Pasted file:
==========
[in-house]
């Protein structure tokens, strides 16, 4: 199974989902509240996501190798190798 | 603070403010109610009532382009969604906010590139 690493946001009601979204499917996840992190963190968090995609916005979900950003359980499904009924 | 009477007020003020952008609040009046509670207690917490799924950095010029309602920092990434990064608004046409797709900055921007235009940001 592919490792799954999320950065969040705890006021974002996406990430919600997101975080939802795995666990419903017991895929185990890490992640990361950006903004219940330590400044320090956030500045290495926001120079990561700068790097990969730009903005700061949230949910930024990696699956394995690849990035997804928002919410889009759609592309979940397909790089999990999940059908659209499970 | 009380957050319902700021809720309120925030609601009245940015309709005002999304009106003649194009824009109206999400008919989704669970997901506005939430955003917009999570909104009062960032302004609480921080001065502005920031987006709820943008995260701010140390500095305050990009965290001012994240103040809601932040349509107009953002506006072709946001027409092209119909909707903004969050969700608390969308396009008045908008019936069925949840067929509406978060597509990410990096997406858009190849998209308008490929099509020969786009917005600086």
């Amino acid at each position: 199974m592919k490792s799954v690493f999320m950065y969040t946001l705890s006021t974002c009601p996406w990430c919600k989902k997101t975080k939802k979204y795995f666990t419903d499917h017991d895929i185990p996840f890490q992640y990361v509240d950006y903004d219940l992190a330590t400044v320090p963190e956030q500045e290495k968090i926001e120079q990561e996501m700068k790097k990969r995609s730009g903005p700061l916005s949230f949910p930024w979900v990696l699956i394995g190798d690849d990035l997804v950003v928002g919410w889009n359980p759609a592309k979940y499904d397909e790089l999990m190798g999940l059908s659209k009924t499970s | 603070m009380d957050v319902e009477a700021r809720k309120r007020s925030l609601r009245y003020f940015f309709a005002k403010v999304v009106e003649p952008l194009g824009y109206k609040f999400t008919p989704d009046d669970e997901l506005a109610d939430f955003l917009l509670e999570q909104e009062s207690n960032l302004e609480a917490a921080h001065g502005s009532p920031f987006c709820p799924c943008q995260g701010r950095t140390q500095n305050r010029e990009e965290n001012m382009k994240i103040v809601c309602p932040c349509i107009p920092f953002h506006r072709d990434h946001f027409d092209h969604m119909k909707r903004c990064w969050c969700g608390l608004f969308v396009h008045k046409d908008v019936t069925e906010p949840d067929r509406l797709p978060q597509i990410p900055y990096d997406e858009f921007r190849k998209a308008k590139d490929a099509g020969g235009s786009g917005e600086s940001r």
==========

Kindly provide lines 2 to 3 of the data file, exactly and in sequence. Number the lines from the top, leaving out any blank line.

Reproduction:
């Protein structure tokens, strides 16, 4: 199974989902509240996501190798190798 | 603070403010109610009532382009969604906010590139 690493946001009601979204499917996840992190963190968090995609916005979900950003359980499904009924 | 009477007020003020952008609040009046509670207690917490799924950095010029309602920092990434990064608004046409797709900055921007235009940001 592919490792799954999320950065969040705890006021974002996406990430919600997101975080939802795995666990419903017991895929185990890490992640990361950006903004219940330590400044320090956030500045290495926001120079990561700068790097990969730009903005700061949230949910930024990696699956394995690849990035997804928002919410889009759609592309979940397909790089999990999940059908659209499970 | 009380957050319902700021809720309120925030609601009245940015309709005002999304009106003649194009824009109206999400008919989704669970997901506005939430955003917009999570909104009062960032302004609480921080001065502005920031987006709820943008995260701010140390500095305050990009965290001012994240103040809601932040349509107009953002506006072709946001027409092209119909909707903004969050969700608390969308396009008045908008019936069925949840067929509406978060597509990410990096997406858009190849998209308008490929099509020969786009917005600086």
């Amino acid at each position: 199974m592919k490792s799954v690493f999320m950065y969040t946001l705890s006021t974002c009601p996406w990430c919600k989902k997101t975080k939802k979204y795995f666990t419903d499917h017991d895929i185990p996840f890490q992640y990361v509240d950006y903004d219940l992190a330590t400044v320090p963190e956030q500045e290495k968090i926001e120079q990561e996501m700068k790097k990969r995609s730009g903005p700061l916005s949230f949910p930024w979900v990696l699956i394995g190798d690849d990035l997804v950003v928002g919410w889009n359980p759609a592309k979940y499904d397909e790089l999990m190798g999940l059908s659209k009924t499970s | 603070m009380d957050v319902e009477a700021r809720k309120r007020s925030l609601r009245y003020f940015f309709a005002k403010v999304v009106e003649p952008l194009g824009y109206k609040f999400t008919p989704d009046d669970e997901l506005a109610d939430f955003l917009l509670e999570q909104e009062s207690n960032l302004e609480a917490a921080h001065g502005s009532p920031f987006c709820p799924c943008q995260g701010r950095t140390q500095n305050r010029e990009e965290n001012m382009k994240i103040v809601c309602p932040c349509i107009p920092f953002h506006r072709d990434h946001f027409d092209h969604m119909k909707r903004c990064w969050c969700g608390l608004f969308v396009h008045k046409d908008v019936t069925e906010p949840d067929r509406l797709p978060q597509i990410p900055y990096d997406e858009f921007r190849k998209a308008k590139d490929a099509g020969g235009s786009g917005e600086s940001r």